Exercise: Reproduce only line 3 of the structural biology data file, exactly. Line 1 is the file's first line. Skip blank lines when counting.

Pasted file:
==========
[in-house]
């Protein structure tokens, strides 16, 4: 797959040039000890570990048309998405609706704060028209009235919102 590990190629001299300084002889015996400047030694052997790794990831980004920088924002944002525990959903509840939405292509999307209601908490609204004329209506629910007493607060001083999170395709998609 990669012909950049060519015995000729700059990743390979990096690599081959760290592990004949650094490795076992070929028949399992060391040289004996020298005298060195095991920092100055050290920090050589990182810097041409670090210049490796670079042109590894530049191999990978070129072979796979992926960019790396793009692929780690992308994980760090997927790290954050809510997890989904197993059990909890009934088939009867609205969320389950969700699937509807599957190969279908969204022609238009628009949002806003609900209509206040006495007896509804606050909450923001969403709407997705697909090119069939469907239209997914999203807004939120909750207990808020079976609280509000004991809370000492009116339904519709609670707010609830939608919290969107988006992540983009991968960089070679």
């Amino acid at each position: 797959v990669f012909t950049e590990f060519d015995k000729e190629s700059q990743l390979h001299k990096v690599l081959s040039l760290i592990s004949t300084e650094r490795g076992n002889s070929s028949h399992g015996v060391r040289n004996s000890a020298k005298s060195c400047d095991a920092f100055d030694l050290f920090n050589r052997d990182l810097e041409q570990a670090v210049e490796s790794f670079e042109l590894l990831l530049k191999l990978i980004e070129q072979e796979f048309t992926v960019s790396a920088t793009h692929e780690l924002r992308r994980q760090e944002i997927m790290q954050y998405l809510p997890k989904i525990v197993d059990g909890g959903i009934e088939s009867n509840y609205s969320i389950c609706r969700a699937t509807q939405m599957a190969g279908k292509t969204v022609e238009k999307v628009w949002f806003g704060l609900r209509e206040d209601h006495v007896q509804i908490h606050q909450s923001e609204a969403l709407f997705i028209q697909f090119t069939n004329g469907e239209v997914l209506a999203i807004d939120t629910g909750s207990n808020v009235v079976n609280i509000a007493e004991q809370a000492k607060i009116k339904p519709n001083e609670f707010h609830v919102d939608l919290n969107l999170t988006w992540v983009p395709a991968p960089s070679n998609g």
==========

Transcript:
């Amino acid at each position: 797959v990669f012909t950049e590990f060519d015995k000729e190629s700059q990743l390979h001299k990096v690599l081959s040039l760290i592990s004949t300084e650094r490795g076992n002889s070929s028949h399992g015996v060391r040289n004996s000890a020298k005298s060195c400047d095991a920092f100055d030694l050290f920090n050589r052997d990182l810097e041409q570990a670090v210049e490796s790794f670079e042109l590894l990831l530049k191999l990978i980004e070129q072979e796979f048309t992926v960019s790396a920088t793009h692929e780690l924002r992308r994980q760090e944002i997927m790290q954050y998405l809510p997890k989904i525990v197993d059990g909890g959903i009934e088939s009867n509840y609205s969320i389950c609706r969700a699937t509807q939405m599957a190969g279908k292509t969204v022609e238009k999307v628009w949002f806003g704060l609900r209509e206040d209601h006495v007896q509804i908490h606050q909450s923001e609204a969403l709407f997705i028209q697909f090119t069939n004329g469907e239209v997914l209506a999203i807004d939120t629910g909750s207990n808020v009235v079976n609280i509000a007493e004991q809370a000492k607060i009116k339904p519709n001083e609670f707010h609830v919102d939608l919290n969107l999170t988006w992540v983009p395709a991968p960089s070679n998609g």